Conversion of coagulation factors II, VII, IX, and X, along with Factors S and C to their active forms requires a cofactor, vitamin K. Upon activation, however, vitamin K is converted to an unusable form. An enzyme, vitamin K1-2,3-reductase, is necessary to replenish vitamin K levels by converting the unusable form of vitamin K back to its functional form. Warfarin and its derivatives function by inhibiting vitamin K1-2,3-reductase, depleting vitamin K and preventing the conversion of factors II, VII, IX, X, S, and C to their active forms and disrupting normal coagulation.

Calciferol

Calciferol is necessary for proper phosphate and calcium homeostasis and is responsible for activating calcium absorption from the gut. It also results in stimulation of reabsorption of phosphate in the renal tubule and secretion of calcium from bone. Excess levels of calciferol as may occur in calciferol intoxication results in hypercalcemia.

Chloralose

Chloralose is thought to bind to distinct allosteric site within GABAergic neurons resulting in potentiation of GABA's binding to its receptor. This results in depression of the central nervous system.

Sodium Fluoroacetate

Sodium fluoroacetate is a salt which interferes with a number of metabolic pathways in cells. Flouroacetate structurally resembles acetate and can therefore react with co-enzyme A. As a result, mechanisms requiring acetyl-CoA cannot properly proceed, thereby inhibiting the citric acid cycle, fatty acid metabolism, and the urea cycle, among other metabolic pathways.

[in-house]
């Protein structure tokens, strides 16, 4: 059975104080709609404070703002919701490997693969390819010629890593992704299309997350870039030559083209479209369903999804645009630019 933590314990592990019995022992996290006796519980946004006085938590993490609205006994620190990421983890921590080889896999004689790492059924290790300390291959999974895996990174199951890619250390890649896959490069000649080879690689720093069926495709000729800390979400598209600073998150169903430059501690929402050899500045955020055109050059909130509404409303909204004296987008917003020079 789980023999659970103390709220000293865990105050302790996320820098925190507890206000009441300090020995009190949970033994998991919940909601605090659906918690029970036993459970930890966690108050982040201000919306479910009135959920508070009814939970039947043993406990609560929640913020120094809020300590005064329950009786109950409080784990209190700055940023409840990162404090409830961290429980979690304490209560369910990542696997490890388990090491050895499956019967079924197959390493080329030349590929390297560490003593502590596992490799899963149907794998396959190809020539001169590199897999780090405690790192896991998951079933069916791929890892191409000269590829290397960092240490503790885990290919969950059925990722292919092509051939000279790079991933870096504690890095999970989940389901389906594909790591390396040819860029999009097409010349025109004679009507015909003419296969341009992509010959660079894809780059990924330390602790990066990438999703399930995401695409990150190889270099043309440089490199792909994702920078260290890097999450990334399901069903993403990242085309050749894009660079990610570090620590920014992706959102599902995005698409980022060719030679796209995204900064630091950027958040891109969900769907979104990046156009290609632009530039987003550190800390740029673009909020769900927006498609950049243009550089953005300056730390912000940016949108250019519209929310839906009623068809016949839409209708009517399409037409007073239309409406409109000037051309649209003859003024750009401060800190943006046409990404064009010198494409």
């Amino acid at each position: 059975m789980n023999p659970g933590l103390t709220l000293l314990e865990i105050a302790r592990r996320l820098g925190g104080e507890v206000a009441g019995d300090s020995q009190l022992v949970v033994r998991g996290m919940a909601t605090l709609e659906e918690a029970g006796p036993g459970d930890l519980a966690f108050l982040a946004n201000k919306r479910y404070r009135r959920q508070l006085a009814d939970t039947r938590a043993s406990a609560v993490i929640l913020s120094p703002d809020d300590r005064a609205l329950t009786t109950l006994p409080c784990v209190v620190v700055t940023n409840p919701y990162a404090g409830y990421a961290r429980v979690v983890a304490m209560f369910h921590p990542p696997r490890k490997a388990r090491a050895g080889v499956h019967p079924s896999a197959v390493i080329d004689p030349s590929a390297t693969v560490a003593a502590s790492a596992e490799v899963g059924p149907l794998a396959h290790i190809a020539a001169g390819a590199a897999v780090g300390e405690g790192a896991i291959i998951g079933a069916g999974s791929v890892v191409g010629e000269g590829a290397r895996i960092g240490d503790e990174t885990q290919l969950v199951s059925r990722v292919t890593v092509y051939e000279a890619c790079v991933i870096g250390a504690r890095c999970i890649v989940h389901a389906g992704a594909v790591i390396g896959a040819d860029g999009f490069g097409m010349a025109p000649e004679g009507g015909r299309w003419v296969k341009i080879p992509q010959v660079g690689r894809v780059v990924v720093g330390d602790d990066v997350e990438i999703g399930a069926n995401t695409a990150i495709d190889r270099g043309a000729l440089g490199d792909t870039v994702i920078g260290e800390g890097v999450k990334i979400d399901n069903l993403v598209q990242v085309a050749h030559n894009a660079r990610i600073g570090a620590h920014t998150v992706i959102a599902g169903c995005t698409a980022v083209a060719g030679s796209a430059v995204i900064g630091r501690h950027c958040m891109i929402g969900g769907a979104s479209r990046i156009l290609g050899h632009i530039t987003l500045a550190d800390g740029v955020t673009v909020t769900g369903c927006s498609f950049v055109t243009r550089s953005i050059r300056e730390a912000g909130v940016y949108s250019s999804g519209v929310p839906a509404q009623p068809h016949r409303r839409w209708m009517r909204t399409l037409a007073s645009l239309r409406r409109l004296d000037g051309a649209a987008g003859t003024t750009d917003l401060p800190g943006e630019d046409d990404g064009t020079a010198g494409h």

Fungicides

Pentachloraphenol

Pentachloraphenol uncouples the electron transport chain in mitochondria and prevents uptake of phosphate during alpha-ketoglutarate oxidation.

Orgnaomercury Compounds

Organomercury compounds are absorbed in the lungs, the gastrointestinal mucosa, and even the skin. They are extraordinarily toxic and absorption results in the inactivation of thioredoxin reductase and other selenoenzymes. As a result vitamins C & E cannot be restored to their functional states resulting in accumulation of reactive oxygen species and cellular damage.

Organotin Compounds

Organotin compounds cause irritation to the skin and mucus membranes and can cause damage to the respiratory tract and eyes. They are also neurotoxic.

Thiocarbamates

Thiocarbamates force the release of glutamate from cells by distorting vesicular transport. It is thought that release of glutamate for prolonged periods may play a role in the formation of basal ganglia lesions.

Further, thiocarbamates have been known to induce copper accumulation within the cerebellum and hippocampus. This accumulation has been shown to be directly neurotoxic.